Summer of '69

Summer Of ’69
The summer of ’69 – those were the best days of my life. Yes, Bryan Adams and I have that common thread. Where his summer revolved around the front porch and playing a guitar, my days were more associated with hanging out with Suzie, working a summer job, and getting ready for the up-coming football season.

For those of you who played high school football, you know this was a crucial time in the life of a player – particularly going into one’s senior and final year.

I found work that summer on a farm, but it was spotty – when they needed someone to help with making hay. So a lot of my free time was spent getting in shape for the first day of football camp in mid-August, a west-central Pennsylvania ritual and rite that I am proud to be a part of.

Every day I would put my 3 to 4 miles in - running on a hand-cut path through the pines that shaded the area behind my home. My shoes were either high-top Converse or last year’s football spikes. Combined with my two pairs of thick, yellowish, woolen-like sports socks, my foot attire weighed about as much as today’s chest waders.

No sunscreen, no insect repellent, no shirt, no stretching and no warm up – I started slowly and gradually increased my speed until I found myself in a “groove.” A feeling of euphoria would precede my daydreaming. I was mesmerized. The next thing I knew I was heading home, kicking it in, visualizing how I would do in the distance run on the first day of practice.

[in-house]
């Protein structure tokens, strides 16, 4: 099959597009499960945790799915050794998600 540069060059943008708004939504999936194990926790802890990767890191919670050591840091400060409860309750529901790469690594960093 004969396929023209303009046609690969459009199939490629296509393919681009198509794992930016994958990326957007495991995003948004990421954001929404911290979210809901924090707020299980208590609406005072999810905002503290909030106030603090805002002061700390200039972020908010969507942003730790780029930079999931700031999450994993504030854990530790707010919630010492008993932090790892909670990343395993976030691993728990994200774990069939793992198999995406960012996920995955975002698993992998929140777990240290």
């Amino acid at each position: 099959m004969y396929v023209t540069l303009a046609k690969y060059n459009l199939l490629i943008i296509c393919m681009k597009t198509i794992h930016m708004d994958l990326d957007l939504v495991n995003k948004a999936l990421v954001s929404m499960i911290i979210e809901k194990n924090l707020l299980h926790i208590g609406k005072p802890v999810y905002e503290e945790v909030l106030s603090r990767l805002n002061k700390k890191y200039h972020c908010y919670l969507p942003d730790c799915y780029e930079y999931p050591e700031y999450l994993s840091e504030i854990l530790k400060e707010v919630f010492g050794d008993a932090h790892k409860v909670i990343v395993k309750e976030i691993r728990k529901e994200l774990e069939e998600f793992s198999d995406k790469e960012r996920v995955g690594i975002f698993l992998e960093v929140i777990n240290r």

Oh, that long-awaited first day of practice – when the guys who hit the suds the evening before spent their entire morning talking to “Ralph” in the weeds. The first day – when a player lost 15 pounds of body weight in the morning session, because there was no such thing as a WATER BREAK. After all, he couldn’t get into shape and become a man if he DRANK WATER. The first day – when the team was finally permitted to drink during lunch break, we sounded like camels, filling up at an oasis. The first day – when every one of us was forced to swallow about a half dozen salt tablets each the size of a cow’s eye. The first day – when those new five-pound shoes, with metal spikes, rubbed blisters on our feet the size of silver dollars.

Yes, that was the day too, when that new twenty-pound helmet wore one’s forehead raw, causing leprosy-like sores along the hairline – and a headache totally immune to the aspirin tablets that the student trainer administered. “Get a haircut!” was the suggestion from the coaches who wore service-like buzzes while we sported long hair. “Hippies,” I heard one mutter under his breath.

Dizzy from the sun and heat, eyes burning from dripping sweat, a facemask leaving little room to see, and cramps in every muscle, nothing was going right. I felt like a kid at Mardi Gras, trying to break a candy-filled piñata, blindfolded, but never succeeding to get the treats.

It was no wonder the coaching staff felt the need to scream in passing players’ ears. I remember wondering to myself, “Do they know we can’t hear a word they’re saying?” With the wind blowing by the helmet’s ear holes, it seemed as though a large conch covered each ear, and the sound of the ocean was the only thing I heard.

Drills. Grass drills, running drills, standing drills, throwing drills, tire drills, agility drills – to this day I wonder if their main purpose was to make a player better or to demoralize him. And Sled Drills - every now and then, the backs would have to push The Sled. Because the linemen used that six-ton archaic piece of equipment daily, the move was meant to keep peace among the troops I guess. The inventor of that sled had to have been a Nazi who specialized in torture tactics, I thought. The purpose of a quarterback, pushing a sled? Your guess is as good as mine.